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Malaspina Peak:
The Nootka Connection

by Lindsay Elms

Malaspina Peak from Stevens PeakGuarding the entrance to the Mount Bate and Alava sanctuary from the southwest above Perry Creek is the impressive twin summited mountain called Malaspina Peak (1,573m.) In the winter, from the gravel road that links the logging town of Tahsis to the booming tourist and salmon fishing centre of Gold River, countless waterfalls cascade off the surrounding rock walls while in summer water drips from the moss left clinging to the near vertical rock faces. Although rarely climbed this peak has a unique link to the history of Canada's west coast as it honours Captain Alejandro Malaspina, a celebrated Italian seaman in the naval services of Spain.

Alejandro Malaspina was born on November 5, 1754, to an aristocratic and distinguished Italian family in Mulazzo, in northern Tuscany. After studying at the Clementine College in Rome, he learned navigation as a Knight of the Order of Malta, and worked his way up to the rank of Captain in the Spanish Navy.

In the specially constructed ships Descubierta (Discovery) and Atrevida (Daring or Bold), he set sail in 1789 on a political and scientific voyage around the Pacific. In 1791 the King of Spain ordered Malaspina to search for a Northwest Passage but after examining the Alaska coast as far west as Prince William Sound he returned to Nootka Sound where he spent about a month at the Spanish outpost on the west coast of Vancouver Island before returning to Mexico. During 1792 he dispatched the Sutíl and Mexicana, under the command of Dionisio Alcalá-Galiano and Cayetano Valdés, to explore the Straits of Juan de Fuca and Georgia. It is as a result of this part of the expedition that Malaspina's name has become associated with the Nanaimo area, though he himself came no closer than Yuquot (Friendly Cove) on the southern tip of Nootka Island.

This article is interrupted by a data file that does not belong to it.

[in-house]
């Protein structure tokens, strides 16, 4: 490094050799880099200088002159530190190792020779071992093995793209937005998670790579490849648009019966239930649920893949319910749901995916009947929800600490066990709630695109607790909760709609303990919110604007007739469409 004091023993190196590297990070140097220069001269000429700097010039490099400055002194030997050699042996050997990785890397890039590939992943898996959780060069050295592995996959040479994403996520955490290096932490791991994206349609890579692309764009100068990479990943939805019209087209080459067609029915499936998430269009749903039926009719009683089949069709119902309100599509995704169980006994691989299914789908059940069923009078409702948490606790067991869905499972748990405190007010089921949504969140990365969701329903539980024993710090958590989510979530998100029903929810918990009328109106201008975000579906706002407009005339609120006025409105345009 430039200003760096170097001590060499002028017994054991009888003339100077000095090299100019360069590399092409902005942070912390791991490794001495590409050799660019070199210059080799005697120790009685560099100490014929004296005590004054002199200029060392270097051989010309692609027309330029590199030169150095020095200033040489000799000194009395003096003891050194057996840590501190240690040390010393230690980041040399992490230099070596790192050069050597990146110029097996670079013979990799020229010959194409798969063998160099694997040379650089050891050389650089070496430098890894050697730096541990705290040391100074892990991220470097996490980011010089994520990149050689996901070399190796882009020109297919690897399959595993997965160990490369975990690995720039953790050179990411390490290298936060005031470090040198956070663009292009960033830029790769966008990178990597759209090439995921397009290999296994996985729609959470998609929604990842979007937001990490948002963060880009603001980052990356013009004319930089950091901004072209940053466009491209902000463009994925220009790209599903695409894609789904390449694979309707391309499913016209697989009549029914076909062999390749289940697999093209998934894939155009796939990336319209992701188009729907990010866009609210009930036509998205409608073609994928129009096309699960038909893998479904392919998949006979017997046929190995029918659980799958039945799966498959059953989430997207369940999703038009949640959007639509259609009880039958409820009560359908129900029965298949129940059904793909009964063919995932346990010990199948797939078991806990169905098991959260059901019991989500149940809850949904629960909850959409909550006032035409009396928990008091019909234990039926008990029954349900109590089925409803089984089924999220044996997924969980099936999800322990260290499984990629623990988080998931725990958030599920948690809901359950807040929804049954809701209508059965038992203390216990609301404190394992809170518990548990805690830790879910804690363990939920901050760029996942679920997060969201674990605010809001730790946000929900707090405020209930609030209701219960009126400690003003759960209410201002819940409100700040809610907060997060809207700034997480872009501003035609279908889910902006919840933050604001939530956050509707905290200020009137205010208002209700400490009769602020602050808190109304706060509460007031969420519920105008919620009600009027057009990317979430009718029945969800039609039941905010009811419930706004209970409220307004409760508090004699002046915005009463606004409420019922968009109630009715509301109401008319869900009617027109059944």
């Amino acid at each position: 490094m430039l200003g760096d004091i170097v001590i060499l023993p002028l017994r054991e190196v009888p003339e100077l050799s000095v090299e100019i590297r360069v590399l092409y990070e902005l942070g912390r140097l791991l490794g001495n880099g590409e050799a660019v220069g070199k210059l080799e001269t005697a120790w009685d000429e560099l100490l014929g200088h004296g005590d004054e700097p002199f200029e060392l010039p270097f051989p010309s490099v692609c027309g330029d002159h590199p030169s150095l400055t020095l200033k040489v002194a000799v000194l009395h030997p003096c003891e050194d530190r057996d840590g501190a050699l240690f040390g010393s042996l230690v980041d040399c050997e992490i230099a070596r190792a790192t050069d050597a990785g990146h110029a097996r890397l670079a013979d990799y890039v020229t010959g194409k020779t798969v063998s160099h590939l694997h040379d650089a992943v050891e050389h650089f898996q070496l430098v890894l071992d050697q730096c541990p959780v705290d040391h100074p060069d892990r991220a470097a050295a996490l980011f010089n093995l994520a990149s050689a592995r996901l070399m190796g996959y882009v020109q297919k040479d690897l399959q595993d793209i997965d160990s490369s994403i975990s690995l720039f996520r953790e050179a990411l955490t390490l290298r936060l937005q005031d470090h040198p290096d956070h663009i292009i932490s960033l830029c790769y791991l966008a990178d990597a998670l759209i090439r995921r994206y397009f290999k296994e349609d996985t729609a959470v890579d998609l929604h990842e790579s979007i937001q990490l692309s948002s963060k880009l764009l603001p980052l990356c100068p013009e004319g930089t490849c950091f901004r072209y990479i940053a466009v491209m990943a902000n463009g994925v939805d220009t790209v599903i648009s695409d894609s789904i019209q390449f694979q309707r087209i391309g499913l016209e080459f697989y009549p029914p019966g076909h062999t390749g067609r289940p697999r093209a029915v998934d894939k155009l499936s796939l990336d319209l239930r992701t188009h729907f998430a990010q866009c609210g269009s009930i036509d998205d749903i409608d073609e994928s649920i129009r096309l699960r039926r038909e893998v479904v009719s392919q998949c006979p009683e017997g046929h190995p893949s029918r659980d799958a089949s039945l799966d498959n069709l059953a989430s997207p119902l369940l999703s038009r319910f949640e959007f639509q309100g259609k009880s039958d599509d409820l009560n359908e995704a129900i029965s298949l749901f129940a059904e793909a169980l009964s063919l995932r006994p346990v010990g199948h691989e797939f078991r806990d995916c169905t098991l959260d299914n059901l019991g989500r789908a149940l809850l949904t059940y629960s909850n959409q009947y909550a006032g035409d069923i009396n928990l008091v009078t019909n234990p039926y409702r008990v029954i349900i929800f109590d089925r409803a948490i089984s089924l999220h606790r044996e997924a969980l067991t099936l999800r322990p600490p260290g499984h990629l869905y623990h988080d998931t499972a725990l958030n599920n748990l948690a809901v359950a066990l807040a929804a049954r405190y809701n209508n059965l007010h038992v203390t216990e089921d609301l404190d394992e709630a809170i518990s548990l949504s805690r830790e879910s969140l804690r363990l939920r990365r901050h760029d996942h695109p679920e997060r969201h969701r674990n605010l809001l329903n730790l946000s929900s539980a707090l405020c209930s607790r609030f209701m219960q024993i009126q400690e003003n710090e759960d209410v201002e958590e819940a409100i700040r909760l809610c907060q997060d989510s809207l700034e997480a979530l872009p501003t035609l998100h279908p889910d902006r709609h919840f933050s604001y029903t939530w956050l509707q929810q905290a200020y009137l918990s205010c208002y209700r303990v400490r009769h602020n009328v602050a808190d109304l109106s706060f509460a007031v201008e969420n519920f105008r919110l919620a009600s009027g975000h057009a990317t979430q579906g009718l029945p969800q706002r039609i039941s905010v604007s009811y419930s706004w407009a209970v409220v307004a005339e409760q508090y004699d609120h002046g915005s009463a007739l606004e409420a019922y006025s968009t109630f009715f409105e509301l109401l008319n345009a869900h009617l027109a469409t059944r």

After examining the political situation of the Spanish colonies in the Pacific, Malaspina concluded that instead of plundering them economically, Spain should develop a confederation of states whose members would conduct international trade. He suggested that Spain should abandon the military domination of far-off lands and establish a Pacific Rim trading bloc, managed by the Spaniards from Acapulco. Upon his return to Spain, Malaspina became enmeshed in political intrigues in an attempt to have these ideas recognized by the King, and was imprisoned for seven years. Eventually released through the intercession of Napoleon Bonaparte, he retired to Pontremoli, a few miles from his birthplace, where he died at the age of fifty-five on April 9, 1810. Alejandro Malaspina never knew that a striking peak would be named in his honour but since its name was adopted only a few climbers have attempted to reach its summit.